Here are our AFPDs' summaries from June 22 to June 29, 2010. (The pic is to bring to the blog the warmth of summer and the good times I hope we'll all enjoy this holiday weekend!)
Petitioner-Appellant appealed the judgment of the district court denying his petition for a writ of habeas corpus. After a jury trial, a Michigan state court convicted him of carjacking and receiving and concealing stolen property (over a value of $20,000.00). The Michigan Court of Appeals denied his application for leave to appeal for lack of merit. The Michigan Supreme Court likewise denied his application for leave to appeal. Upon his filing a petition for habeas relief, the district court concluded that the state court correctly applied clearly established federal law in finding the evidence presented was sufficient to establish guilt beyond a reasonable doubt. And the performance of trial counsel in refusing to call an exculpatory witness was not constitutionally deficient.
The Court of Appeal reversed the decision of the district court and remanded the case to the district court with instructions to grant a conditional writ of habeas corpus, which was to give the State of Michigan 120 days within which to provide the petitioner with a new trial or, failing that, to release him.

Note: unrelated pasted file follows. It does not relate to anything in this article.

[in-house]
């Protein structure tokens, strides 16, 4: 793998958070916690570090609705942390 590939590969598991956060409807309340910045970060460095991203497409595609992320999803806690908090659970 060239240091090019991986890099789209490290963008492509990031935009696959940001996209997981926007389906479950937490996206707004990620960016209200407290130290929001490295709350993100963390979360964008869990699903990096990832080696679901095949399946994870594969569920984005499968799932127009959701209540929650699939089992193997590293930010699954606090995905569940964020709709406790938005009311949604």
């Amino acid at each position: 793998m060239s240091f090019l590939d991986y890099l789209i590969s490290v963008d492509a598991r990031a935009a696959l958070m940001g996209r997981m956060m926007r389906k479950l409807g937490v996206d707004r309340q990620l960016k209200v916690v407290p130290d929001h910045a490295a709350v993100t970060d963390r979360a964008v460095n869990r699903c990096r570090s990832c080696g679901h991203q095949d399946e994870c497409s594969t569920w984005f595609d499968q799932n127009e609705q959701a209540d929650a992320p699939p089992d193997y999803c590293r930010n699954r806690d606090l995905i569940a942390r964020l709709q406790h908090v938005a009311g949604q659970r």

The Court did not reach the ineffective assistance of counsel claim, finding that the evidence failed to support a conviction on the hijacking count even under an aider-and-abettor theory.
Appeal of Crack Resentencing Request
The Court applied Dillon.
Judge Merritt concurred in the result only, but questioned the reasoning of the Supreme Court’s decision in light of 18 U.S.C. 3661 (no limit on sentencing info).
RANDY WAYNE SPRINGER
Defendant was in the Army and took a live rocket home from Fort Campbell and kept it beside the central vacuuming unit in his garage for over four years. He conceded that he did not have the authority to do so.
After his then-wife alerted the police, he was convicted of possessing an unregistered firearm, in violation of 26 U.S.C. §§ 5861(d) and 5871. He appealed, arguing that the evidence presented at trial was insufficient to support a finding of guilt. The crux of the argument was that, because he was a soldier, the rocket was always in the possession and under the control of the United States. This contention failed and the Court affirmed.
The Circuit Court found that the defendant’s claimed exception to the statute failed because his "possession" of the rocket in question was unauthorized by the government in any way since no one knew he had it.